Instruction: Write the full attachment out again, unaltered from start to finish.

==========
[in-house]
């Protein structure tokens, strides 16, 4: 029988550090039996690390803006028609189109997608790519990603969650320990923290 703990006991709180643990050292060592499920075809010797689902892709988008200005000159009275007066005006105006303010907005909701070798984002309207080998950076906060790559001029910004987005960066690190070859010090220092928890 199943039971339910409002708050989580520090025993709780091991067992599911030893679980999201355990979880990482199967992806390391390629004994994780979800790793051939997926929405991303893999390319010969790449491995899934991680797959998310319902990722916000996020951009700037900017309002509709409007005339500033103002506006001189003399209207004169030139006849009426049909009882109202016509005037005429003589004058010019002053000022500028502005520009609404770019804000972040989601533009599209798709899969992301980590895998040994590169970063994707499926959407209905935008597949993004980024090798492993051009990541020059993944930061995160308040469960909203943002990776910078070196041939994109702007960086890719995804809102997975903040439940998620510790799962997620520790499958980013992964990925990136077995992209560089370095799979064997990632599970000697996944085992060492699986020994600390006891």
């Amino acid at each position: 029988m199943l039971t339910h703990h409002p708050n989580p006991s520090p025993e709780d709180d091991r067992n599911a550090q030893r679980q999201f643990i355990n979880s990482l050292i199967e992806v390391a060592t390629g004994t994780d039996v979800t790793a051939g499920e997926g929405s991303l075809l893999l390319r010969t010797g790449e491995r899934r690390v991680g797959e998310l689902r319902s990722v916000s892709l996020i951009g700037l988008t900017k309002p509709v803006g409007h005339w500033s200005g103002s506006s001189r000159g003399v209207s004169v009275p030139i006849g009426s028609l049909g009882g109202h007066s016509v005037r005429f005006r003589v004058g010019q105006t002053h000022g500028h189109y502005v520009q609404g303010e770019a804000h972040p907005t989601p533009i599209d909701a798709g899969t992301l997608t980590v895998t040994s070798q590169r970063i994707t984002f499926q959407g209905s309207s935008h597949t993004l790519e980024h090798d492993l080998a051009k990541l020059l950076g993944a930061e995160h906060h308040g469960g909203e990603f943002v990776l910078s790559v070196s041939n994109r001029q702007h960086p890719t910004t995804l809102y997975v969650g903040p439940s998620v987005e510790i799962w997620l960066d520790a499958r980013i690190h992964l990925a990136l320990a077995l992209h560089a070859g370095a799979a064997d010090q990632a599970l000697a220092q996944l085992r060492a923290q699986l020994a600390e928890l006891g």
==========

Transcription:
[in-house]
């Protein structure tokens, strides 16, 4: 029988550090039996690390803006028609189109997608790519990603969650320990923290 703990006991709180643990050292060592499920075809010797689902892709988008200005000159009275007066005006105006303010907005909701070798984002309207080998950076906060790559001029910004987005960066690190070859010090220092928890 199943039971339910409002708050989580520090025993709780091991067992599911030893679980999201355990979880990482199967992806390391390629004994994780979800790793051939997926929405991303893999390319010969790449491995899934991680797959998310319902990722916000996020951009700037900017309002509709409007005339500033103002506006001189003399209207004169030139006849009426049909009882109202016509005037005429003589004058010019002053000022500028502005520009609404770019804000972040989601533009599209798709899969992301980590895998040994590169970063994707499926959407209905935008597949993004980024090798492993051009990541020059993944930061995160308040469960909203943002990776910078070196041939994109702007960086890719995804809102997975903040439940998620510790799962997620520790499958980013992964990925990136077995992209560089370095799979064997990632599970000697996944085992060492699986020994600390006891």
């Amino acid at each position: 029988m199943l039971t339910h703990h409002p708050n989580p006991s520090p025993e709780d709180d091991r067992n599911a550090q030893r679980q999201f643990i355990n979880s990482l050292i199967e992806v390391a060592t390629g004994t994780d039996v979800t790793a051939g499920e997926g929405s991303l075809l893999l390319r010969t010797g790449e491995r899934r690390v991680g797959e998310l689902r319902s990722v916000s892709l996020i951009g700037l988008t900017k309002p509709v803006g409007h005339w500033s200005g103002s506006s001189r000159g003399v209207s004169v009275p030139i006849g009426s028609l049909g009882g109202h007066s016509v005037r005429f005006r003589v004058g010019q105006t002053h000022g500028h189109y502005v520009q609404g303010e770019a804000h972040p907005t989601p533009i599209d909701a798709g899969t992301l997608t980590v895998t040994s070798q590169r970063i994707t984002f499926q959407g209905s309207s935008h597949t993004l790519e980024h090798d492993l080998a051009k990541l020059l950076g993944a930061e995160h906060h308040g469960g909203e990603f943002v990776l910078s790559v070196s041939n994109r001029q702007h960086p890719t910004t995804l809102y997975v969650g903040p439940s998620v987005e510790i799962w997620l960066d520790a499958r980013i690190h992964l990925a990136l320990a077995l992209h560089a070859g370095a799979a064997d010090q990632a599970l000697a220092q996944l085992r060492a923290q699986l020994a600390e928890l006891g």